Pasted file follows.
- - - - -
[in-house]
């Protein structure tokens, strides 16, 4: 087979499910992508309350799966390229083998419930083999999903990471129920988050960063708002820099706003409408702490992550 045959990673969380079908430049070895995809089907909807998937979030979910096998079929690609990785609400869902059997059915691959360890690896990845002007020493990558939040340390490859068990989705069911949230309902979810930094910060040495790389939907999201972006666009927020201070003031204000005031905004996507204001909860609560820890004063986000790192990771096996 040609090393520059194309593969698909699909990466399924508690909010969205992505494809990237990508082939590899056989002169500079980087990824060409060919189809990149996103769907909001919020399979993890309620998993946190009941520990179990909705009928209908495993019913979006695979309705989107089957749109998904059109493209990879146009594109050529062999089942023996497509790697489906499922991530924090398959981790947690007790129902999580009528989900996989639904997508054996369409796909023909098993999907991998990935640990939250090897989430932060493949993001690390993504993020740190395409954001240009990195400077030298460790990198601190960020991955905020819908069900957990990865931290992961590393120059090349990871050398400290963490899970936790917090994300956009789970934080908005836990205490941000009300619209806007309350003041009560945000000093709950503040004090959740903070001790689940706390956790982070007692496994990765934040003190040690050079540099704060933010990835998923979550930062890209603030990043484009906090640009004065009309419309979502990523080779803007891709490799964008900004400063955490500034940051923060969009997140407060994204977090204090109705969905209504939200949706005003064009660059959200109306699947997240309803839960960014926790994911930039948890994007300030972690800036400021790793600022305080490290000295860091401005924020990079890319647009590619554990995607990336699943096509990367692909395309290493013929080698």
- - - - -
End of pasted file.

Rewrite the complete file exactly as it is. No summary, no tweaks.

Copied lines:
[in-house]
């Protein structure tokens, strides 16, 4: 087979499910992508309350799966390229083998419930083999999903990471129920988050960063708002820099706003409408702490992550 045959990673969380079908430049070895995809089907909807998937979030979910096998079929690609990785609400869902059997059915691959360890690896990845002007020493990558939040340390490859068990989705069911949230309902979810930094910060040495790389939907999201972006666009927020201070003031204000005031905004996507204001909860609560820890004063986000790192990771096996 040609090393520059194309593969698909699909990466399924508690909010969205992505494809990237990508082939590899056989002169500079980087990824060409060919189809990149996103769907909001919020399979993890309620998993946190009941520990179990909705009928209908495993019913979006695979309705989107089957749109998904059109493209990879146009594109050529062999089942023996497509790697489906499922991530924090398959981790947690007790129902999580009528989900996989639904997508054996369409796909023909098993999907991998990935640990939250090897989430932060493949993001690390993504993020740190395409954001240009990195400077030298460790990198601190960020991955905020819908069900957990990865931290992961590393120059090349990871050398400290963490899970936790917090994300956009789970934080908005836990205490941000009300619209806007309350003041009560945000000093709950503040004090959740903070001790689940706390956790982070007692496994990765934040003190040690050079540099704060933010990835998923979550930062890209603030990043484009906090640009004065009309419309979502990523080779803007891709490799964008900004400063955490500034940051923060969009997140407060994204977090204090109705969905209504939200949706005003064009660059959200109306699947997240309803839960960014926790994911930039948890994007300030972690800036400021790793600022305080490290000295860091401005924020990079890319647009590619554990995607990336699943096509990367692909395309290493013929080698």